leeks

Thursday September 15, 2016

Leeks are the first veggie plants we start growing indoors each year.  Flats get planted around the first week of February.  After getting fertilized indoors, moved to cooler growing conditions, transplanted into deep plug trays, hardened off, their outdoor beds prepped, holes “dribbled” (9″ deep holes put in the ground), transplanted out, fertilized, mulched, fertilized again, mulched again, fertilized yet again, & mulched one more time…  Finally leeks are ready for harvest!  Some of our leeks go even farther, as we cover the whole plant with leaves at the end of the fall & let them spend the whole winter in the garden, only to uncover them & harvest them early next spring (leeks are often in both our first last CSA farm shares).


Leeks, along with other long-season veggies, like Brussels’ sprouts & ginger, and our fruit trees represent the long-term commitment & time till return on investment that growing good things often takes. fullsizerender-3

As of this week marks the average value of the produce we’ve provided to both our small & large farm shareholders, is finally above the amount they paid in.  So, with a tough spring & early summer it took us some time to get there, but finally our farm shareholders are seeing a monetary profit from their investment.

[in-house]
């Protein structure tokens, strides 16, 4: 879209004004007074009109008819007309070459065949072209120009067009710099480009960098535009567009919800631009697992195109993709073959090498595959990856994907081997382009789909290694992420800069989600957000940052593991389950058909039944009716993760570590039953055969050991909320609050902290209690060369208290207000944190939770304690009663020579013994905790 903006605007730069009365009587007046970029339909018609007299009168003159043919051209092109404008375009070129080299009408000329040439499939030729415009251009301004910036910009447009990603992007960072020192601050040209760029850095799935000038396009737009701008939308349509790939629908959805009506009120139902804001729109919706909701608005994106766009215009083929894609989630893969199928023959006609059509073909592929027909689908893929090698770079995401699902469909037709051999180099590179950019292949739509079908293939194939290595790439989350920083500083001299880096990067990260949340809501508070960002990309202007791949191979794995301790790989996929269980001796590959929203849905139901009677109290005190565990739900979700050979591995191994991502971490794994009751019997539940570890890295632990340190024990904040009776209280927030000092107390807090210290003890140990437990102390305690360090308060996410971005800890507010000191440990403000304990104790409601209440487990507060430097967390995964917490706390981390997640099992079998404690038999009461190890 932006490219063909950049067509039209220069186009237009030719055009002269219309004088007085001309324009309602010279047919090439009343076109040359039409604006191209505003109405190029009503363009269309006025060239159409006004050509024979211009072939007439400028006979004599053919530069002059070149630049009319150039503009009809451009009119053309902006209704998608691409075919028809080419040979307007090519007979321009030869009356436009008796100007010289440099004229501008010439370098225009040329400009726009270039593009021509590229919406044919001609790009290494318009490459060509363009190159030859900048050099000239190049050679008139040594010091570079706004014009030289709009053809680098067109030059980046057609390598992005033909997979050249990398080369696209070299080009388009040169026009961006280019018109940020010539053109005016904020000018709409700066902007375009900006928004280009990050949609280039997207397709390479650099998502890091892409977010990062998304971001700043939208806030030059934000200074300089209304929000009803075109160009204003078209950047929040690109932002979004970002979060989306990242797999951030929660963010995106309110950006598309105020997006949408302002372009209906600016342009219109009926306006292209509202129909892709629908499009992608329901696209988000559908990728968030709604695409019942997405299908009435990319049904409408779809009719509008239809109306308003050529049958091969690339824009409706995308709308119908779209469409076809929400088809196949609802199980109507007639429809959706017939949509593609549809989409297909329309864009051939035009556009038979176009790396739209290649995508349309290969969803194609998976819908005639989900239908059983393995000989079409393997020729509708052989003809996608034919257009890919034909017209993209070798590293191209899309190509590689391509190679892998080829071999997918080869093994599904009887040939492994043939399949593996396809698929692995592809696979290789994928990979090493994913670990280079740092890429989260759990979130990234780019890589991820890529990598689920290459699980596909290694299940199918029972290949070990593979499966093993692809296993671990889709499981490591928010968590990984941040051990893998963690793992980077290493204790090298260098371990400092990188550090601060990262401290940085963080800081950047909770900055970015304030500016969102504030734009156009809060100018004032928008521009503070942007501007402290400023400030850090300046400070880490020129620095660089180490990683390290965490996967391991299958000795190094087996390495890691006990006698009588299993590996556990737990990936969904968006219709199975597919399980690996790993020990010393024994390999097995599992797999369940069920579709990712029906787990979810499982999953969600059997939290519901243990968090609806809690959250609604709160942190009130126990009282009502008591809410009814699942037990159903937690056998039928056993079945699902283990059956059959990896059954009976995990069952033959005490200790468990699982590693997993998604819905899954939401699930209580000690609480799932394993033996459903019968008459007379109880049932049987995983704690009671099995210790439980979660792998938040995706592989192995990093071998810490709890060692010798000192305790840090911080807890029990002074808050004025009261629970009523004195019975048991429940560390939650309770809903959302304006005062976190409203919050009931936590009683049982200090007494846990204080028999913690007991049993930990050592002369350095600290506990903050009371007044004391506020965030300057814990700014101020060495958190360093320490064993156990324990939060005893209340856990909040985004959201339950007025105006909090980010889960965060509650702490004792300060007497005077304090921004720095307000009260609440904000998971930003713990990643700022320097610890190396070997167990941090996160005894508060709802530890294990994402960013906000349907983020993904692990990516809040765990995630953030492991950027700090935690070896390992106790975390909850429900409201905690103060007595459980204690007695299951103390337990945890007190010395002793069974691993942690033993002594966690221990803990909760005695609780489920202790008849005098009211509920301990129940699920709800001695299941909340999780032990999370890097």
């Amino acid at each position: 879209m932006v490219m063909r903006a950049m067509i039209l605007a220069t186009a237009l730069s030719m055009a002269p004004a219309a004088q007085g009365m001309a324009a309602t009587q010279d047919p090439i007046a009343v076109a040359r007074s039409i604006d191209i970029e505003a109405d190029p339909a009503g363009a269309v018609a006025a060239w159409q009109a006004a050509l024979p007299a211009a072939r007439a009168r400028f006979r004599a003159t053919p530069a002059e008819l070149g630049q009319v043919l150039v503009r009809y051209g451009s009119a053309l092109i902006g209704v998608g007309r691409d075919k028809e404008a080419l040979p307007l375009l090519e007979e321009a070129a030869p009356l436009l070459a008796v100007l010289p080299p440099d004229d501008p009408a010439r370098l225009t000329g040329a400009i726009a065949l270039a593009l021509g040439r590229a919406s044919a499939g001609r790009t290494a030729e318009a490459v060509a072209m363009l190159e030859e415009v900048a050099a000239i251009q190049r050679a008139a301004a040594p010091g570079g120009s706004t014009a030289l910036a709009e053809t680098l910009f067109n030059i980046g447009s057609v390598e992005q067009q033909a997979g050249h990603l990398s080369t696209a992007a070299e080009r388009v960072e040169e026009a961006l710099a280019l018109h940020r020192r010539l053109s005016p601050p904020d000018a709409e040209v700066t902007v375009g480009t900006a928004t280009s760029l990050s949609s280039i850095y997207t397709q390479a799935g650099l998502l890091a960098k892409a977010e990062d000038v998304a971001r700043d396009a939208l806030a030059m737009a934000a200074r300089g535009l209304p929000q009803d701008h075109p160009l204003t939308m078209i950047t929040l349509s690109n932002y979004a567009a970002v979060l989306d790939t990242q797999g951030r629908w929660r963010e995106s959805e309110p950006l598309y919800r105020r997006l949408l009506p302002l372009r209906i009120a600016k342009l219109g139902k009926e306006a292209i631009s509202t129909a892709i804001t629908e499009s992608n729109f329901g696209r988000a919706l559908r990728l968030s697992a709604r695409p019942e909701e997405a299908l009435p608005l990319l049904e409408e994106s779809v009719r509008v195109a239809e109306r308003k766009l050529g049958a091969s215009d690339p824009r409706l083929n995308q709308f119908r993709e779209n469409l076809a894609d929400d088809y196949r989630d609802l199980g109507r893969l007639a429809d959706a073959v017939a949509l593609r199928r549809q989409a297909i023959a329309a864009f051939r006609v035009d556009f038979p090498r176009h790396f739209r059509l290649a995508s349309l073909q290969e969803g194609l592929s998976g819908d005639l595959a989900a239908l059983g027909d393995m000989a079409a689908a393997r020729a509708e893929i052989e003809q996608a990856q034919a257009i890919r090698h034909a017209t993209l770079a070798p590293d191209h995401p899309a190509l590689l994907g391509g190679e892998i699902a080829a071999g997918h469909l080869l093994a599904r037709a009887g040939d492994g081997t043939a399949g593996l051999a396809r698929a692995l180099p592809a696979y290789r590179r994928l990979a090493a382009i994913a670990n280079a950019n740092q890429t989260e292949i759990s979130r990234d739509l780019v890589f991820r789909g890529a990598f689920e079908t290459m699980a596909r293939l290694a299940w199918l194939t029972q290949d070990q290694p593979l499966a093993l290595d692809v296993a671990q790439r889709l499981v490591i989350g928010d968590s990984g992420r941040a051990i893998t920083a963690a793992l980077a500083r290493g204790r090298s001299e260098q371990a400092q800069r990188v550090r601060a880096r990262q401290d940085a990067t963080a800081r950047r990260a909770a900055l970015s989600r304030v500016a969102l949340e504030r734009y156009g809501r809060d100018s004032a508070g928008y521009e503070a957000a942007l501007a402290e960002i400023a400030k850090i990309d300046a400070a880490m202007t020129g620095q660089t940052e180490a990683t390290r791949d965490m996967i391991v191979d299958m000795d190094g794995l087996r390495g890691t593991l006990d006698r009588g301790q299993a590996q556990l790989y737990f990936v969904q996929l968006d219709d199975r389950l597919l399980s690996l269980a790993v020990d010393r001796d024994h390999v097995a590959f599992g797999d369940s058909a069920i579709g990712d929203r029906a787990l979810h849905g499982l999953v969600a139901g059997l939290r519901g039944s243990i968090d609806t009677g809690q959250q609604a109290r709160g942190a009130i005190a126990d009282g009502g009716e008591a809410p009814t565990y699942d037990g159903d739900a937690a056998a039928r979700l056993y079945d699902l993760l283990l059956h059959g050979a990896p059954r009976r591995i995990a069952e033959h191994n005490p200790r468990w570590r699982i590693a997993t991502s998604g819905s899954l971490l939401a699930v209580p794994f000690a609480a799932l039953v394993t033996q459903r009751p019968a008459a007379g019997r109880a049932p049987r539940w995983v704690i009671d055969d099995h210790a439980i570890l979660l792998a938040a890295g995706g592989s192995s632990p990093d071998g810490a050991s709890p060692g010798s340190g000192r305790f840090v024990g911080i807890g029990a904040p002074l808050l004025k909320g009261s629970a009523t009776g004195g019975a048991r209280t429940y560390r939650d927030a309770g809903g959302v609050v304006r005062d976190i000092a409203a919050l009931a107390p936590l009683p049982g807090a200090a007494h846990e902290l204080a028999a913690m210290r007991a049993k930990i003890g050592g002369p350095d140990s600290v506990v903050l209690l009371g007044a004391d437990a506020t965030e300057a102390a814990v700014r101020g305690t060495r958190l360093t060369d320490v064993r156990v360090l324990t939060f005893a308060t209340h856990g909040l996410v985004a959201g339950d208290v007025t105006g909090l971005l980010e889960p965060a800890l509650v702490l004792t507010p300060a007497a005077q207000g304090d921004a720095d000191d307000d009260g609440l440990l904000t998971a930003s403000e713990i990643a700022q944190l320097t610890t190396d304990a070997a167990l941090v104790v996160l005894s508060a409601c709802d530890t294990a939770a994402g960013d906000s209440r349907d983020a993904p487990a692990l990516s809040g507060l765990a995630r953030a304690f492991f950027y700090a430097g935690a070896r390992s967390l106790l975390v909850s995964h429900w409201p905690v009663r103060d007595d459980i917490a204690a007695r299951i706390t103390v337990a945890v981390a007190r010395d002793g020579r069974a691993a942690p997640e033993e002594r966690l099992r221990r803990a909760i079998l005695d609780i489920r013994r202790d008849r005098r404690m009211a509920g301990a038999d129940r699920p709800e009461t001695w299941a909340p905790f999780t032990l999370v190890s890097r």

This week also marks the start of the fall youth internship.  James Newkirk is joining us again, starting his 5th year of working with 5 Loaves Farm (he was actually helping us plant things in the neighborhood before 5 Loaves Farm even existed)!  He will be graduating high school this year & it has been amazing to both support & learn from him during his time at the farm.  Being able to develop these long-term relationships with neighborhood youth is what helps set both them & the farm become successful at reaching our goals.

Leeks also demonstrate our long-term commitment to healing our connection to the land.  Leeks are demanding & require a healthy soil in order to thrive.  Building healthy soil on vacant urban lots has taken money, a lot of effort, & especially patience.  Following organic practices for fertilizing, encouraging soil organisms to thrive, cover-cropping, mulching, & limiting tillage will set-up our soil for long-term health that will also translate into long-term productivity for the farm.

So take some leeks, some potatoes, some fresh herbs & slow-cook them in a pot over the stove this week.  And as you enjoy the soup you’ll get to experience how patience & a long-term commitment to doing what’s right can yield great things!

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